The respondent’s lack of diligence, competence, and preparation in representing his clients and his failure to seek their lawful objectives violated Mass. R. Prof. C. 1.1, 1.2(a), and 1.3. By filing a false affidavit, the respondent violated Mass. R. Prof. C. 8.4(c), (d), and (h).

In a second matter, the respondent was administratively suspended from the practice of law on October 7, 2004, for failing to provide to bar counsel information requested in the course of an investigation. The order of administrative suspension immediately suspended the respondent from the practice of law and prohibited him from accepting fees for legal services while he was administratively suspended. The order also provided that the respondent was required to comply with S.J.C. Rule 401, § 17, in full if he was not reinstated within thirty days.

On October 28, 2004, the principal of the investment advisory business sent the respondent a check in payment of his quarterly retainer for the period from October 1 through December 31, 2004. The respondent did not inform her of his administrative suspension or return the unearned portion of the fee.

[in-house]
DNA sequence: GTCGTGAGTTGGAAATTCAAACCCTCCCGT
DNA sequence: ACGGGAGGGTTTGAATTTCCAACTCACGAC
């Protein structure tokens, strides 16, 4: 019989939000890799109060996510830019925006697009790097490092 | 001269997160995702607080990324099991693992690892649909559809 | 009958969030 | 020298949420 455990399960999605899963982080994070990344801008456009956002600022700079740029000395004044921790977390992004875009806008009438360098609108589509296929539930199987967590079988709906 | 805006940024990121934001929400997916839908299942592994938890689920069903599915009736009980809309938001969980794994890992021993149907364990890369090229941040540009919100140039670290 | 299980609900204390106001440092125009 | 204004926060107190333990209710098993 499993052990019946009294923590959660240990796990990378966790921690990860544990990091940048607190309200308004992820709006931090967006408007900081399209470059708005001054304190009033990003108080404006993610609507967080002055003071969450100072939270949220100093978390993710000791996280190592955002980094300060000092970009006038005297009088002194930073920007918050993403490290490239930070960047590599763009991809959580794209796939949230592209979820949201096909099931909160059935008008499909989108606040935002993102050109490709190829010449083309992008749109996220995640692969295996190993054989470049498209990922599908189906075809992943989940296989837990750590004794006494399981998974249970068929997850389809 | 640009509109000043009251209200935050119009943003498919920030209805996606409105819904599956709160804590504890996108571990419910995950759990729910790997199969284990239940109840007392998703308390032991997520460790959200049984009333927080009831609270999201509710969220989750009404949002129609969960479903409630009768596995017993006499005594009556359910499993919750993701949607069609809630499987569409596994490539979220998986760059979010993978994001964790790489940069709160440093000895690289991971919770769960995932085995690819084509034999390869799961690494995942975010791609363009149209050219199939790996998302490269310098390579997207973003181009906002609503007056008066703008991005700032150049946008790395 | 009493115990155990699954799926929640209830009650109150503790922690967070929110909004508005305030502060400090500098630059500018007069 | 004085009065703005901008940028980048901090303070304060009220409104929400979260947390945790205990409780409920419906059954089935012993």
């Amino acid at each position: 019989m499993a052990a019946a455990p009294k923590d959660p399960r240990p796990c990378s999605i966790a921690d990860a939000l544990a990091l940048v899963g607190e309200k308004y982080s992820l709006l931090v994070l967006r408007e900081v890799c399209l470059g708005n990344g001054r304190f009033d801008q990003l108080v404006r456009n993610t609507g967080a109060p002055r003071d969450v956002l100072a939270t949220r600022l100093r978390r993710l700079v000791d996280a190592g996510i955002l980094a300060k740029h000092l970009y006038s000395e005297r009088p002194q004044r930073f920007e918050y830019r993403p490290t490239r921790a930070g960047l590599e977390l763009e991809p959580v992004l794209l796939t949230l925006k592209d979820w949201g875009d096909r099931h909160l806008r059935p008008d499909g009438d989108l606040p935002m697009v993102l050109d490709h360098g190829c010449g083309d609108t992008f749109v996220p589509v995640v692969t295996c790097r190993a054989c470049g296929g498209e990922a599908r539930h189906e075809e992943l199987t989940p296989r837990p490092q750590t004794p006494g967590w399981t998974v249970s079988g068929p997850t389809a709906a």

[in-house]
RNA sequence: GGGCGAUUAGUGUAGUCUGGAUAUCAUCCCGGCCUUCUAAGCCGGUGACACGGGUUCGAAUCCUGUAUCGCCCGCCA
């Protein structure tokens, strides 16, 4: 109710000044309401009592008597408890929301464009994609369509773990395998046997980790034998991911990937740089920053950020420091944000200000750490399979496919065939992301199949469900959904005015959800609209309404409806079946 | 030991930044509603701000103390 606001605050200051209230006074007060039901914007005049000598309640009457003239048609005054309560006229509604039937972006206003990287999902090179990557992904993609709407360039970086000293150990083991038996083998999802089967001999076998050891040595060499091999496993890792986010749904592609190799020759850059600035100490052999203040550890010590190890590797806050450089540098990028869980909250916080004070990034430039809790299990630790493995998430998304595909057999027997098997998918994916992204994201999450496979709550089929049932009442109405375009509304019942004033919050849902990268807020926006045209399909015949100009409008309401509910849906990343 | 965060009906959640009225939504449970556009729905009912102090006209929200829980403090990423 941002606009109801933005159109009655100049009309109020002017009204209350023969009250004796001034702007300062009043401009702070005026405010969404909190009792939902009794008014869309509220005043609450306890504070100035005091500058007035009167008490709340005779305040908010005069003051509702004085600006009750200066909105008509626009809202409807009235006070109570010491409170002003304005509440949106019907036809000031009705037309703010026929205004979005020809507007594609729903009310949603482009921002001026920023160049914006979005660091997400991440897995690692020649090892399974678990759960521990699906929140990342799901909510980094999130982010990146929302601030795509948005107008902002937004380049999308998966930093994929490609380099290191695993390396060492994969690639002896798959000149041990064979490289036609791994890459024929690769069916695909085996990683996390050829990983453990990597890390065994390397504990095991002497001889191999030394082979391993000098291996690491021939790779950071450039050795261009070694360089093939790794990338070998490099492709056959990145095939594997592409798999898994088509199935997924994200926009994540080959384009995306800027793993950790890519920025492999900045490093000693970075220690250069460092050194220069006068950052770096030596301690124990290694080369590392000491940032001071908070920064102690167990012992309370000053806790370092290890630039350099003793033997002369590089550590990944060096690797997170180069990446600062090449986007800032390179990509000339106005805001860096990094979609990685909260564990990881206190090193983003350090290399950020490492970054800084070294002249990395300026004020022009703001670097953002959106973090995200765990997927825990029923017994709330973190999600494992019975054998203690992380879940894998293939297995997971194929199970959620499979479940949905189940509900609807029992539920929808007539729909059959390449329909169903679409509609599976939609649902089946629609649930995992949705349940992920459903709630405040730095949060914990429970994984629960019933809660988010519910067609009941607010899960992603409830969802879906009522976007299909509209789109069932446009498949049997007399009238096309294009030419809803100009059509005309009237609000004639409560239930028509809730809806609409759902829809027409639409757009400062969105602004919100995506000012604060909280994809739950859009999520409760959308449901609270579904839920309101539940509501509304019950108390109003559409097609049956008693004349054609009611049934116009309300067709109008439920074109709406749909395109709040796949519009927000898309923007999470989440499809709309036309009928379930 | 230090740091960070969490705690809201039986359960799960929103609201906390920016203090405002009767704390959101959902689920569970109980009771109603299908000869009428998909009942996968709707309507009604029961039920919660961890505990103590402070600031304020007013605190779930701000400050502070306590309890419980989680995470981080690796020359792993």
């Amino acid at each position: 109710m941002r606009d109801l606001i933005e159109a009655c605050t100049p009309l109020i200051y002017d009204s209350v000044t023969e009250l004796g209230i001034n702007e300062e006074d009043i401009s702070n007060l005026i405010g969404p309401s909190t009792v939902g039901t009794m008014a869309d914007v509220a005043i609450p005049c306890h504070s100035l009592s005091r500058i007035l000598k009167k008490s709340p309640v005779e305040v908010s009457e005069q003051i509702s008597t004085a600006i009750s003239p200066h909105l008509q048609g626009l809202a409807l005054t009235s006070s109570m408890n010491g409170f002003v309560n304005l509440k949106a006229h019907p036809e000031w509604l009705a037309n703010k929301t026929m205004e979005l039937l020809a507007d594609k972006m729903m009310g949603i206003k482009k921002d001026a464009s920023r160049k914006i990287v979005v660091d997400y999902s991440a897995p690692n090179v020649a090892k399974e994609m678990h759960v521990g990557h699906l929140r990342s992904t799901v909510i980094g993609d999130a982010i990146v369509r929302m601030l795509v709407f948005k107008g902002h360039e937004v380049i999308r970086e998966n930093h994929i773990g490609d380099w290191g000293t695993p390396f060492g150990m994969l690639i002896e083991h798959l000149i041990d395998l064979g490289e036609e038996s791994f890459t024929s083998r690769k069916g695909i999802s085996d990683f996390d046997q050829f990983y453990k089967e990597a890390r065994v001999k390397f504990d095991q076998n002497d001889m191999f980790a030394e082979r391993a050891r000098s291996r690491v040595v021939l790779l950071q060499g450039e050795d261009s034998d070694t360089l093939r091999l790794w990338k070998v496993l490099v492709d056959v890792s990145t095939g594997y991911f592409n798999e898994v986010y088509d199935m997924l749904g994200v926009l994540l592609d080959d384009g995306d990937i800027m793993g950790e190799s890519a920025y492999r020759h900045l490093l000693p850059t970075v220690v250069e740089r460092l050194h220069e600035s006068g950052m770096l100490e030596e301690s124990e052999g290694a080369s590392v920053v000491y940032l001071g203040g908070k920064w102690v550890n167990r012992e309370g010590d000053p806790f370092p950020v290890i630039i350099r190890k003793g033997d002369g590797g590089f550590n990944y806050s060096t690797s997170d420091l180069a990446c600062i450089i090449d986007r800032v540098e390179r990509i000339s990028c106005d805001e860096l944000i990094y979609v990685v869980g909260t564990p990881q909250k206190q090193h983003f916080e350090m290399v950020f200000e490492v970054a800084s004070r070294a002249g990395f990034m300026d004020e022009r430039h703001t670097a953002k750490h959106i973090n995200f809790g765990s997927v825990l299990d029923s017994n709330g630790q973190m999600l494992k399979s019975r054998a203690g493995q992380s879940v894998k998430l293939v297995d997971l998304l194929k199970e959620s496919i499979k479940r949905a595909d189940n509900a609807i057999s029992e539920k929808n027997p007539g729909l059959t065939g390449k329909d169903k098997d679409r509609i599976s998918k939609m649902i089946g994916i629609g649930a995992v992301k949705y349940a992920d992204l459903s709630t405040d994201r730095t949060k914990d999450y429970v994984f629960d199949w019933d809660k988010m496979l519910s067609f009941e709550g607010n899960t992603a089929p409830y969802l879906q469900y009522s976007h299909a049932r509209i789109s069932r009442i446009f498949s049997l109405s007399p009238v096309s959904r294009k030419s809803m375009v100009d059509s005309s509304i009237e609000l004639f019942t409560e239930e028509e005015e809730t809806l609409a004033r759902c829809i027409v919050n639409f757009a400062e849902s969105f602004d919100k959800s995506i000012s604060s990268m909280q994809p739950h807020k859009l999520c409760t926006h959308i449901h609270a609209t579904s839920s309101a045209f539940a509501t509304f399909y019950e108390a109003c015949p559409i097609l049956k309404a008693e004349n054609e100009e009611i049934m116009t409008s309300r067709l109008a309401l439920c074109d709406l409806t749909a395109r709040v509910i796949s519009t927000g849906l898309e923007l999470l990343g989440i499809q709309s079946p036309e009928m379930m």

On December 23, 2004, the respondent filed in the Supreme Judicial Court for Suffolk County and the Office of Bar Counsel an affidavit of compliance in which he intentionally misrepresented that he had complied with the order of administrative suspension by sending written notice of his suspension to all of his clients and refunding any part of fees he had been paid in advance that he had not earned. The court reinstated the respondent from his administrative suspension on December 24, 2004.

The respondent’s failure to refund the unearned portion of the retainer violated S.J.C. Rule 4:01, § 17(f), and Mass. R. Prof. C. 3.4(c), and 8.4(d) and (h). By filing a false affidavit of compliance, the respondent violated Mass. R. Prof. C. 8.4(c), (d), and (h).